Sometimes hyperglycemia can occur when insulin has expired or if it “goes bad,” from being exposed to extreme heat or cold. Store your insulin within appropriate temperature ranges to maintain its effectiveness. Be sure to discard expired insulin. Also, write down the date you open a vial or a pen—opened insulin has a much shorter shelf life than unopened insulin, usually 30 – 56 days. You need to throw out your insulin if it is open past the date provided even if you still have some left.
Dr. Osama Hamdy of the Joslin Diabetes Center mentioned in Hypoglycemia and How to Treat It that overcorrecting a low can cause blood glucose levels to rebound or spike — also known as “rebounding.” If your blood sugar seems out of whack for no reason, it’s a good idea to check to see if your pump site or tubing is occluded, resulting in your body not properly absorbing insulin.
Possible signs and symptoms of Hyperglycemia
- Unquenchable thirst
- Dry mouth
- Frequent urination
- Blurred vision
- Recurring infections
- Slow-healing cuts or sores
Symptoms of Diabetes Ketoacidosis (DKA)
- Fruity-smelling breath
- Weight loss
- Abdominal pain
- Presence of ketones
How should I diagnose it?
- Check your glucose level if you are feeling sick and then measure ketones (blood or urine) as advised by your diabetes team.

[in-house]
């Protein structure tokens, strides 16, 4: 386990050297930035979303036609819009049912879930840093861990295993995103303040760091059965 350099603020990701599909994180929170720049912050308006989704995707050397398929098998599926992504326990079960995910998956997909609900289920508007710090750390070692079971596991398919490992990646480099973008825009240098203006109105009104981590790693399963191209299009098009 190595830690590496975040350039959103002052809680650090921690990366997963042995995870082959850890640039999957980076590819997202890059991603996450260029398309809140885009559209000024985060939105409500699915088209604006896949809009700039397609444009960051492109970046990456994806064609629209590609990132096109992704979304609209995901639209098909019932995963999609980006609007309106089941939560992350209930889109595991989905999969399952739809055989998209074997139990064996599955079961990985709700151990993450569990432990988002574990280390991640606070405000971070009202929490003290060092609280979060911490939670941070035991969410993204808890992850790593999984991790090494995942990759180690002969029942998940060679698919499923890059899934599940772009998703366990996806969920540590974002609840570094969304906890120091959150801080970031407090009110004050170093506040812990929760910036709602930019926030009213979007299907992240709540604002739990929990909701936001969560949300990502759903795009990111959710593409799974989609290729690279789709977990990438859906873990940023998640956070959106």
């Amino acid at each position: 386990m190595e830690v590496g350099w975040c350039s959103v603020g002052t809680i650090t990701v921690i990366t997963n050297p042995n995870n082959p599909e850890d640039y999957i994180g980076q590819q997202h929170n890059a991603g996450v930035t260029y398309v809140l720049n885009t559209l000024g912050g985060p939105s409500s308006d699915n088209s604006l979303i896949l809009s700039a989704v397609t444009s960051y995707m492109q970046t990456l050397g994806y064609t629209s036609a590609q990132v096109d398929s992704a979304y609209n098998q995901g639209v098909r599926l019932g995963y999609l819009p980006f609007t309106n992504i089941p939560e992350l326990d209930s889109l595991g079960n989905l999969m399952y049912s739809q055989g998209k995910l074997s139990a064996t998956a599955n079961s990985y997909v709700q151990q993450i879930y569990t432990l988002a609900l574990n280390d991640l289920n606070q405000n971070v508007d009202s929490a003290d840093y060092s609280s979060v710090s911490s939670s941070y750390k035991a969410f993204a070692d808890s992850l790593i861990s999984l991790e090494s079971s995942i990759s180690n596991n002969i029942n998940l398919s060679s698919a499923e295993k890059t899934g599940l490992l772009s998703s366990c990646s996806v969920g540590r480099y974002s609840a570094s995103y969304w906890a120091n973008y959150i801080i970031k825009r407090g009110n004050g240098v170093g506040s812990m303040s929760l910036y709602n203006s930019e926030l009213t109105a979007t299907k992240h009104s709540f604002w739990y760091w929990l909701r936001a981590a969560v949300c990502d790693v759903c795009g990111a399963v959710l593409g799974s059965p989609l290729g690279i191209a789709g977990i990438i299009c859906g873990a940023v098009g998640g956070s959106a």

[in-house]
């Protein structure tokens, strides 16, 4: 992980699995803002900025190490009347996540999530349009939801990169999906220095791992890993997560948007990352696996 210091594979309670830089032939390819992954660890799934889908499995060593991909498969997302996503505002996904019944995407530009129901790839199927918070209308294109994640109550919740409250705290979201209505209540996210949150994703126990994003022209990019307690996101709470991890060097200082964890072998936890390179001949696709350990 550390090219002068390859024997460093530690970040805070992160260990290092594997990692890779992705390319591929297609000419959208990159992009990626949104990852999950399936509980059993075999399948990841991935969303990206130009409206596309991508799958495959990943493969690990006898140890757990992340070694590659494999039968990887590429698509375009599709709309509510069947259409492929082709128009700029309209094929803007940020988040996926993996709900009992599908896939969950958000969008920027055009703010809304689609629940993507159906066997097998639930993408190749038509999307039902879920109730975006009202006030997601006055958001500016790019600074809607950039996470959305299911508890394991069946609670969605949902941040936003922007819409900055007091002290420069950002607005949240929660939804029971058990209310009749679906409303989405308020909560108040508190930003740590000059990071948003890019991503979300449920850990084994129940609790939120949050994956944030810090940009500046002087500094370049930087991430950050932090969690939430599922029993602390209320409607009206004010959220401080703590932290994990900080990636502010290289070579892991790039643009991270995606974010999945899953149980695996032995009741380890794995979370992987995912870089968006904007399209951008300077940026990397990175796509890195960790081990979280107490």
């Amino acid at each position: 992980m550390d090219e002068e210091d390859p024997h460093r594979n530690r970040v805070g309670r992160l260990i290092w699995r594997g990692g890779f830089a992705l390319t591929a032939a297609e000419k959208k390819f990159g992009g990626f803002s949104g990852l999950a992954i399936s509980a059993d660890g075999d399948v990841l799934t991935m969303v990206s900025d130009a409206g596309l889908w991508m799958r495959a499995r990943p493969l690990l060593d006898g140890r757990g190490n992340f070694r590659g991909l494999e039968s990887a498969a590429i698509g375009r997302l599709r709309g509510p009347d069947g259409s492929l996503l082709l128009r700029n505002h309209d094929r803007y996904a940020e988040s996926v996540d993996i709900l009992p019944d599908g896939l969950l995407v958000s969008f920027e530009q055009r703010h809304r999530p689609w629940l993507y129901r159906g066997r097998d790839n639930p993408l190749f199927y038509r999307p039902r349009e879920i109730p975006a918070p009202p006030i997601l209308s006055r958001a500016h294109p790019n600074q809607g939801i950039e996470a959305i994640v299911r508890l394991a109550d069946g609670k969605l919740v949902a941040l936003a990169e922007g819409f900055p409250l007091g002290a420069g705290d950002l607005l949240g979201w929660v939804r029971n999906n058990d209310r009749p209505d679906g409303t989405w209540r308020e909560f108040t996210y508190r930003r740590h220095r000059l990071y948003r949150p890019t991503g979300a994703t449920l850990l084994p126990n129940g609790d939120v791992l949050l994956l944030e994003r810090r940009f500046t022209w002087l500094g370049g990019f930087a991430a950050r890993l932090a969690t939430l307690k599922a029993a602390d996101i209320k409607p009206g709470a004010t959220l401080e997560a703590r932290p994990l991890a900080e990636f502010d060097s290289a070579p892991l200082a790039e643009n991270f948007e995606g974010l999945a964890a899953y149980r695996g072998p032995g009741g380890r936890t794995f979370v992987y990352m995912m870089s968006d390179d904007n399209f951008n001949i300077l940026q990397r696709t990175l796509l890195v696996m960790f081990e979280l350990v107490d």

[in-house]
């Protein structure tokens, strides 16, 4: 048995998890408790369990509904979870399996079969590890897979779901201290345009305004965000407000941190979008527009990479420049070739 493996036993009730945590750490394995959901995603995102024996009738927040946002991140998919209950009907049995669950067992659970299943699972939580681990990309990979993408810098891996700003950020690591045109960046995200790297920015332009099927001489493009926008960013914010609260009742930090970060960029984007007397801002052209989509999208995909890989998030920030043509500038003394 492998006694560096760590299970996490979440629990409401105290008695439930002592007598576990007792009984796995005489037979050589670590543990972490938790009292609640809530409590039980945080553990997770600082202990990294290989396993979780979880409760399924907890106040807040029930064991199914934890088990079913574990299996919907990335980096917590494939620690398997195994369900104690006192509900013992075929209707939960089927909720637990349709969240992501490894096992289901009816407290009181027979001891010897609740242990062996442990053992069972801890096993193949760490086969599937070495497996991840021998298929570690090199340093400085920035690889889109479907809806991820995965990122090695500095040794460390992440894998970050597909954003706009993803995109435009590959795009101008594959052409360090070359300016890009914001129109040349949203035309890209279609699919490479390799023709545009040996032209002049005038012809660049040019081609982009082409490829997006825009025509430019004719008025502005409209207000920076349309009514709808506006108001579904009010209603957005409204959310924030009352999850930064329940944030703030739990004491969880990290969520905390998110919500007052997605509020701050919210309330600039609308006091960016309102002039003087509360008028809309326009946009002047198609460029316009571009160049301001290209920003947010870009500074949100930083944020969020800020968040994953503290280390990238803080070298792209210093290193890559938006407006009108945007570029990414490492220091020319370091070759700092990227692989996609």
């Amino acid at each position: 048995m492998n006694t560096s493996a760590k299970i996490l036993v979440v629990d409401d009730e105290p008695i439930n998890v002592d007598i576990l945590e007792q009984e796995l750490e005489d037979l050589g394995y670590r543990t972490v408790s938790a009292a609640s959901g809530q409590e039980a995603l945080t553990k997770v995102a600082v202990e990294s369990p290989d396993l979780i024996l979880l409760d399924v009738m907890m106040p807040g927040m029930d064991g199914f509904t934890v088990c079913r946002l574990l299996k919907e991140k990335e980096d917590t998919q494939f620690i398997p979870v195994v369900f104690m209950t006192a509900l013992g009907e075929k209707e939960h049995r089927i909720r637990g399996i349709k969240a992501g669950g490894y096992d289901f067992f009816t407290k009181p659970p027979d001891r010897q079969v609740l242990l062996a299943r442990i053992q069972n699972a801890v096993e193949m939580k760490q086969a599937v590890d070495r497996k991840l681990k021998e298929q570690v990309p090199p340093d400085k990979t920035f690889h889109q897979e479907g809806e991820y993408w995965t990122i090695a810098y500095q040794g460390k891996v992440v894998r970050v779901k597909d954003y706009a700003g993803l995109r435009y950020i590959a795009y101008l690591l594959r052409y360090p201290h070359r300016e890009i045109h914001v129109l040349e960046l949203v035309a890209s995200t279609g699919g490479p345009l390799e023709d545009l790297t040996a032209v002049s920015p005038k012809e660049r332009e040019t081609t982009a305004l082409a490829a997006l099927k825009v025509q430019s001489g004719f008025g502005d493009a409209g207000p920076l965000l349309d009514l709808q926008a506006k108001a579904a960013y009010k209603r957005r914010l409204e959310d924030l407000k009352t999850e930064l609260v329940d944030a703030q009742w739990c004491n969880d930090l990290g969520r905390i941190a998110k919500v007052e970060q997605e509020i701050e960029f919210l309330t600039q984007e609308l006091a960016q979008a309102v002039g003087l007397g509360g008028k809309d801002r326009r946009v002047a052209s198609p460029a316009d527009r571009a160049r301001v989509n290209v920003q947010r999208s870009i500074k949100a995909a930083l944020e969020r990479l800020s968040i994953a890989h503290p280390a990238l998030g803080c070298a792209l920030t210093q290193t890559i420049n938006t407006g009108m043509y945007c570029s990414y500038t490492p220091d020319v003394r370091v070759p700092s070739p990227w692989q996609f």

- Check for ketones if your are sick and your blood glucose is above 300 mg/dL (13.3 mmol/L)(or whatever you are advised by your physician).
- You may also need to check for ketones if your blood sugar level is unexpectedly high and doesn’t come down with a correction dose of insulin, particularly if you are on an insulin pump.
- Report results to your diabetes team if your ketones are positive or above normal levels.
How should I treat?
- If sick, follow sick day rules.
- If your glucose levels are high without an explanation and you are sick or have ketones then avoid exericse. However, if your sugars are high because of eating carbohydrates and/or you do not have ketones then exercise can help lower your sugars.
- Drink lots of water or electrolyte solution to help your body avoid dehydration and get rid of sugar in your urine.
- Take a close look at your pump, tubing and infusion set to be sure there are no kinks or other problems that affect insulin delivery.
- Make sure your insulin isn’t expired, or exposed to heat or cold or otherwise gone bad. You may need to try a fresh, unopened vial of insulin.
- If you are vomiting and can’t keep fluid down you may need to go to the emergency department. If in doubt seek emergency care. However, speaking to your diabetes team before the situation becomes too serious can often prevent the need for going to the hospital.
Along with a “sick day” plan, make a plan with your doctor about when you should seek medical assistance. Ask questions about the best way to treat hyperglycemia for you, what to do if you’re unable to keep food or liquids down, and the best way for preventing instances of hyperglycemia for you.